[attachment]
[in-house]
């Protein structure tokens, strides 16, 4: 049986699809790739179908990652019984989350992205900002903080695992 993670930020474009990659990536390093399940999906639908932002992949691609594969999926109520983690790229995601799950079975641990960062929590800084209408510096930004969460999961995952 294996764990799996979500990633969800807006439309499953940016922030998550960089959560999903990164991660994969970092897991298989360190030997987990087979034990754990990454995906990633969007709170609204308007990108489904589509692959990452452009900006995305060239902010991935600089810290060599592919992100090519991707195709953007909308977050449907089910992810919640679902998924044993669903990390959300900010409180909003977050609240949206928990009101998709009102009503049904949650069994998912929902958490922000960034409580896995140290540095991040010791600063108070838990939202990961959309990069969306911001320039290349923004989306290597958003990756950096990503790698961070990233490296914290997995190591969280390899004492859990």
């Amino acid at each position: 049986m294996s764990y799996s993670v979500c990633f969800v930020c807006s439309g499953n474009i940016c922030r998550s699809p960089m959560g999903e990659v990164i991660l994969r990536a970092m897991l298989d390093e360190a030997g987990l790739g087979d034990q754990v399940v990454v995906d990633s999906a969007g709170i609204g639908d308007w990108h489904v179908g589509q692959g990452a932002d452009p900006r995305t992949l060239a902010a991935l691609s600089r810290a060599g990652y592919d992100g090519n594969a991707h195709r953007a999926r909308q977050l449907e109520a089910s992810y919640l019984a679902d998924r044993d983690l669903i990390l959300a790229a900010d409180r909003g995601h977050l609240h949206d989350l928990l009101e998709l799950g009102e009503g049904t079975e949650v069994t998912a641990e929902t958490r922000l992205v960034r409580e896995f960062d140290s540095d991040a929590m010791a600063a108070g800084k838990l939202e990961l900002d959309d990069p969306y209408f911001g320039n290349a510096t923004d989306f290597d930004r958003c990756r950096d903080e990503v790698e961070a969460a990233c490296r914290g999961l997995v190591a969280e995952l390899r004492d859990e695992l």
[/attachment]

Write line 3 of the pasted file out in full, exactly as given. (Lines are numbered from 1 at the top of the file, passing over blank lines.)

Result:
């Amino acid at each position: 049986m294996s764990y799996s993670v979500c990633f969800v930020c807006s439309g499953n474009i940016c922030r998550s699809p960089m959560g999903e990659v990164i991660l994969r990536a970092m897991l298989d390093e360190a030997g987990l790739g087979d034990q754990v399940v990454v995906d990633s999906a969007g709170i609204g639908d308007w990108h489904v179908g589509q692959g990452a932002d452009p900006r995305t992949l060239a902010a991935l691609s600089r810290a060599g990652y592919d992100g090519n594969a991707h195709r953007a999926r909308q977050l449907e109520a089910s992810y919640l019984a679902d998924r044993d983690l669903i990390l959300a790229a900010d409180r909003g995601h977050l609240h949206d989350l928990l009101e998709l799950g009102e009503g049904t079975e949650v069994t998912a641990e929902t958490r922000l992205v960034r409580e896995f960062d140290s540095d991040a929590m010791a600063a108070g800084k838990l939202e990961l900002d959309d990069p969306y209408f911001g320039n290349a510096t923004d989306f290597d930004r958003c990756r950096d903080e990503v790698e961070a969460a990233c490296r914290g999961l997995v190591a969280e995952l390899r004492d859990e695992l």